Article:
In recent weeks, I have had three distinctly different conversations with three of my corporate clients about their space and the potential effects of the upcoming election. One is largely dependent on revenue from government contracts, one benefits more from a free-market, capitalist-driven economy, and one who gets revenue from both sides.
I would venture to say tenant representatives all over the United States are hearing much the same thing:
• Uncertainty. Remove the uncertainty of who will be president and control (or not) of both the senate and congress … before I make any long-term decisions. I’ve been hearing that one for 24 months! But much more so as of late.
• Obama Win. Funding for social programs grows, and we commit to more space and longer terms. Healthcare, education … even insurers.
• Romney Win. Clarify some of the Dodd Frank rules, Wall Street regulatory environment, and we will “take off.” Companies will require more space and make longer-term commitments, including most private companies, oil/gas, finance … and insurers.
It’s interesting to me to participate in these discussions, even if only as a third-party service provider who will eventually be asked to execute some sort of space/occupancy strategy.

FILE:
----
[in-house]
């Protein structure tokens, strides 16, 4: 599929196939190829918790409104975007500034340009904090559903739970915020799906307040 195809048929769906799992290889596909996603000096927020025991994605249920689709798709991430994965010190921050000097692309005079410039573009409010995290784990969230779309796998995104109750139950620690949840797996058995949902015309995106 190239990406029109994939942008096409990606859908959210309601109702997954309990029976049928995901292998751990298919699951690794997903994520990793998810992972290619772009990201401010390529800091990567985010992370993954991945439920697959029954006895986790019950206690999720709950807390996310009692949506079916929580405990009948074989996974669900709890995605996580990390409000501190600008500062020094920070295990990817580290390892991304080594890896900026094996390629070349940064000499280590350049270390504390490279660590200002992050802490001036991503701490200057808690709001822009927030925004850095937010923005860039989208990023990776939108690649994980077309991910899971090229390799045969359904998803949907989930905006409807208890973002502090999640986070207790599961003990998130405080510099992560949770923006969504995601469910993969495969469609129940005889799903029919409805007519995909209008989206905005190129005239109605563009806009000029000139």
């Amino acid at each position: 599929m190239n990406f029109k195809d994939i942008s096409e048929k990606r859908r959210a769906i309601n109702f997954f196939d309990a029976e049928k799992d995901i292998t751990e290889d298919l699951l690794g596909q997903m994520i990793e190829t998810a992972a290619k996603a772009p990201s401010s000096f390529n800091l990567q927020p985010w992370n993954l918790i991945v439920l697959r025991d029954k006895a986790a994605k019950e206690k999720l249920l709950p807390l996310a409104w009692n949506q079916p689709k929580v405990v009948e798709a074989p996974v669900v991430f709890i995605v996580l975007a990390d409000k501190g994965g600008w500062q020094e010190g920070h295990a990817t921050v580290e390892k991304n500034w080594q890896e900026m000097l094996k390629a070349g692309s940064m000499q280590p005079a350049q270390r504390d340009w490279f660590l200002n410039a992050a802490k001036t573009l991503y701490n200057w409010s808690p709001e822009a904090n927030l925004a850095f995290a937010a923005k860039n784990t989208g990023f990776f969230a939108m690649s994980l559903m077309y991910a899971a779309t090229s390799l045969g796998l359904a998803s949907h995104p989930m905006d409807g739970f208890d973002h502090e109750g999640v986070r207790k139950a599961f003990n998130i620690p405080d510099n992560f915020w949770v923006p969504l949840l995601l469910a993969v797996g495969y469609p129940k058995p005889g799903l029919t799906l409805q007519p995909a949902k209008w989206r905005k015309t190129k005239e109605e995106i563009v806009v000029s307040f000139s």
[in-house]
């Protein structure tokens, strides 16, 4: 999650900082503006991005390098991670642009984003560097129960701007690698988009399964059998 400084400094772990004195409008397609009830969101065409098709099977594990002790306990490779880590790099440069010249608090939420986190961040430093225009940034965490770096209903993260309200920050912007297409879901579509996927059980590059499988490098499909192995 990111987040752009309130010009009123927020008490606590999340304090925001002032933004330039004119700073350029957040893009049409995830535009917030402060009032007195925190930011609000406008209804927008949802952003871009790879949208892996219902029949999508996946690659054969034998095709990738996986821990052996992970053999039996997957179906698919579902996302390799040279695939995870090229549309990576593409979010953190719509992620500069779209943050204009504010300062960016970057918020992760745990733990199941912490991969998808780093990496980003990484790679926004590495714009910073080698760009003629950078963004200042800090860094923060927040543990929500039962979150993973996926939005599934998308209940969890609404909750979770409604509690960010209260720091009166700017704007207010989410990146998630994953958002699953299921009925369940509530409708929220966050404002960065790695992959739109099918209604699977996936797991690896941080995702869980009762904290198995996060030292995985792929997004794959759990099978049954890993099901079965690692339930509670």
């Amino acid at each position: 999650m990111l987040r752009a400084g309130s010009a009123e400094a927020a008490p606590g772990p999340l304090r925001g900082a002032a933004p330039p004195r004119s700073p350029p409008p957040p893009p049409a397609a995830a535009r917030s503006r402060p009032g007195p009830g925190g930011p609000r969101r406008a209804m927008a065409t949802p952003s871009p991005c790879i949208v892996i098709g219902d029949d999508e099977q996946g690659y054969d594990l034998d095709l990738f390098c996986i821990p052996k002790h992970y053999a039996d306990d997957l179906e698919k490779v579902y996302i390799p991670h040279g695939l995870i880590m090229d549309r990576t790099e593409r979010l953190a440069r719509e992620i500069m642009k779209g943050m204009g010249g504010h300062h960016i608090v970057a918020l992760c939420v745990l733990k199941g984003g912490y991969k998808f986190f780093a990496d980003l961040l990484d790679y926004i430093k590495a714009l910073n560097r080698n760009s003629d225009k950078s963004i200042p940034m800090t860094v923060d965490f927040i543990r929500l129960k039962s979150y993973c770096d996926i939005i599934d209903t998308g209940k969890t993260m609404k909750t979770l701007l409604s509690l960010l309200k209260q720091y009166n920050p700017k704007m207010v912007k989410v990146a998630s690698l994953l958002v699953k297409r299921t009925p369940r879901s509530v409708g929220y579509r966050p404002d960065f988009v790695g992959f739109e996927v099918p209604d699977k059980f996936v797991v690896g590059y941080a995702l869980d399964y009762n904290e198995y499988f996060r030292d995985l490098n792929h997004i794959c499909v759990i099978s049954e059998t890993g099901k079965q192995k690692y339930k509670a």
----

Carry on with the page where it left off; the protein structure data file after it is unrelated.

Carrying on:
In the end, the health of the overall commercial real estate marketplace is based upon space being leased to good credit tenants—and the longer the term, the better, from a valuation point of view. Stability for lenders underwriting, more efficient approval of lease terms/economics for both landlords and tenants, fewer defaults for either side, capex decision making, and a generally clearer path.
An interesting note I see over and over in the media is this one: Fifty-five percent of voters not affiliated with either party consider the presidential choice a matter of “voting for the lesser of two evils.” The observation from experts is that these swing voters will possibly decide a close race, and these voters don’t really care to understand the differences between the two “bad choices. So where does that put us? And isn’t it wild to think all of our real estate industry could be greatly affected by these largely frustrated but unaware U.S. citizens?
As senior vice president of UGL Services, Jim Lob co-manages the firm’s brokerage operations in Dallas. He specializes in large corporate headquarters relocations and build-to-suit projects. Contact him at email@example.com.